At its May 4 meeting the Gila County Board of Supervisors gladly approved an amendment to its intergovernmental agreement with the Arizona Department of Health Services to increase the state’s grant award by $300,762 for immunization services to enhance COVID-19 activities and vaccination efforts.

With this latest infusion of money to fight COVID-19, the Gila County Health and Emergency Management Department has received $5.4 million from the ADHS and Centers for Disease Control, said Michael O’Driscoll, director of the health department.

The funds must be used to provide vaccines, contact tracing and surveillance, he said.

O’Driscoll told the supervisors his department is having difficulty in finding people to fill the extra positions the grant awards have made possible. “We are looking into seeing if we can contract out some of these jobs,” he said.

District 3 Supervisor Woody Cline asked if the vaccine distribution had tapered off. O’Driscoll said it had, but about 80% of the county’s residents 65 and older have had the vaccine.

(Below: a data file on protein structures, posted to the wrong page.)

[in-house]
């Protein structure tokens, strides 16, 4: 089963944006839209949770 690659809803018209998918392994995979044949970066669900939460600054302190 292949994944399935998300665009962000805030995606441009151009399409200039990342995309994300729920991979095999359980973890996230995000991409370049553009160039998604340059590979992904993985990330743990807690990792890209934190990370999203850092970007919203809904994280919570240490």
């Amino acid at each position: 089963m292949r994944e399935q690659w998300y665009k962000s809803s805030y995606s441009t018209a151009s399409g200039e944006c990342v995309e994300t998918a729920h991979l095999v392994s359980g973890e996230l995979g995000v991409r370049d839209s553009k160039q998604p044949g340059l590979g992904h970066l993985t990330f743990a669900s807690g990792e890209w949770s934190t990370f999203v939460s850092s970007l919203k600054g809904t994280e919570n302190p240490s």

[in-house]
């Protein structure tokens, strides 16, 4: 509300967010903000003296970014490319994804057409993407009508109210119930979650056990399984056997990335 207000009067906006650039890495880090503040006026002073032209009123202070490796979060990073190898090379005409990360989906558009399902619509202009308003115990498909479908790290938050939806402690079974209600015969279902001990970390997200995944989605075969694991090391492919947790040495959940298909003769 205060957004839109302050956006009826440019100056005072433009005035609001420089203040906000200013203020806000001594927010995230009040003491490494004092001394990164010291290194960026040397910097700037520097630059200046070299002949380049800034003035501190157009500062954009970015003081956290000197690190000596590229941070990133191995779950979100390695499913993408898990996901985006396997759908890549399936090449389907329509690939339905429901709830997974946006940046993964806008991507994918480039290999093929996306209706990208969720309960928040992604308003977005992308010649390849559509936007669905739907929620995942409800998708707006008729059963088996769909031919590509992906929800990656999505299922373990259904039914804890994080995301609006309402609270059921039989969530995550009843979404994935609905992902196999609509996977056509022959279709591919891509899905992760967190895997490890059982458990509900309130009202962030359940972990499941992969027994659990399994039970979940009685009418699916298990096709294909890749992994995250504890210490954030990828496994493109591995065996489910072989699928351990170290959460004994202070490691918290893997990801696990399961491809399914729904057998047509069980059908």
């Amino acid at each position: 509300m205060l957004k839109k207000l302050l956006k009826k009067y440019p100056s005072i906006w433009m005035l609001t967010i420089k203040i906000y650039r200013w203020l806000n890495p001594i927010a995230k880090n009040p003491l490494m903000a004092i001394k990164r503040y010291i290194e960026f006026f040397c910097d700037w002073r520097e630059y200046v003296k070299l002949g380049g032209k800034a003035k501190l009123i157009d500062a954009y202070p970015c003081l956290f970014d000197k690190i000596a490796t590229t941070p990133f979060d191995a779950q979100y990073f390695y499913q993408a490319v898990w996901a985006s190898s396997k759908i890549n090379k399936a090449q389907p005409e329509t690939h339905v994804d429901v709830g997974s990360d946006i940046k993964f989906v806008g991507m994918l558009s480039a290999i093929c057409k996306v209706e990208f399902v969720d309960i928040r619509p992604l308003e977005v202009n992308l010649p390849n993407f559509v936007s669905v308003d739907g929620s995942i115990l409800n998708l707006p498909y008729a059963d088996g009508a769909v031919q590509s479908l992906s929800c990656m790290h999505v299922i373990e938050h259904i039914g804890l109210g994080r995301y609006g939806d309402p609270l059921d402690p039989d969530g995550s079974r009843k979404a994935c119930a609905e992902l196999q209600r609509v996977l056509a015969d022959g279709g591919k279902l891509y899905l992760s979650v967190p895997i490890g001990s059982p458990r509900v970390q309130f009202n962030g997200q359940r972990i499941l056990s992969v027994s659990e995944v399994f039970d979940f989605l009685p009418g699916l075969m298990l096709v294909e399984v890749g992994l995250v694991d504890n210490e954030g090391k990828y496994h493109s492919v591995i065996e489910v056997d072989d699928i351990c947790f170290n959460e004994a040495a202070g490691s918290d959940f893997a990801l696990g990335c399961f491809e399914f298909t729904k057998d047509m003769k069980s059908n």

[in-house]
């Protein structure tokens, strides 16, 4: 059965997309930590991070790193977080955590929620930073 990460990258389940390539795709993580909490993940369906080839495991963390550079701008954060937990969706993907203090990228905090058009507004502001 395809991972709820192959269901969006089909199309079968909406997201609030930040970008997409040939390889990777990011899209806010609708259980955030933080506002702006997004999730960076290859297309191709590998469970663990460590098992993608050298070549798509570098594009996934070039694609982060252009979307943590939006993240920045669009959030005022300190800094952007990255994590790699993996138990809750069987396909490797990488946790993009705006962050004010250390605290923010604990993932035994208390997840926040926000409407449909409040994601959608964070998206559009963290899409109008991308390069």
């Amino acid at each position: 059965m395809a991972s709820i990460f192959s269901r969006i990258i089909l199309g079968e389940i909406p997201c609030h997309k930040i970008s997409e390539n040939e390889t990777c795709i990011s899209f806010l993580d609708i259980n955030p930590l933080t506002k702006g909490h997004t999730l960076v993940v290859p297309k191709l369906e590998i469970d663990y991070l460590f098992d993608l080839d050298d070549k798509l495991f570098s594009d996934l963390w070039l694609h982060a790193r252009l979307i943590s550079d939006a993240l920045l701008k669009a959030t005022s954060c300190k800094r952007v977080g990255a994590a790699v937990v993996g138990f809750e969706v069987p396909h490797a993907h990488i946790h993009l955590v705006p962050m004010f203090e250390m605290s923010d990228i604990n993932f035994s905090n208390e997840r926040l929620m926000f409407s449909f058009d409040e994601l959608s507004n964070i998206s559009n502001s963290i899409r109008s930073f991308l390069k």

He said those 18 to 40 or so are the ones who are not getting the vaccine unless they offer it when they have a day off or it is convenient for them.

In a week or two they are expecting to see the Pfizer vaccine approved for use in those 12 to 18 and his office hopes to work with the school districts to get as many in that age group vaccinated as they can before the end of the school year.

In other health department business

The health department wants to end its agreement with Humane Society of Central Arizona to shelter animals the county picks up in northern Gila County. The supervisors agreed to allow the health department to send a letter of termination of the arrangement.

O’Driscoll said the county’s Animal Care and Control Department only picks up about 20 animals a year in the area. Once the new shelter is completed in Globe, it will be more cost effective to bring the animals there.

Currently, the contract the county has with the Humane Society of Central Arizona is for $38,000 per year. The change will save the county from $25,000 to $30,000 a year, O’Driscoll told the supervisors.

He said he had discussed the matter with the chair of the humane society board, Wendy Larchick, and he said she understood the reasoning.

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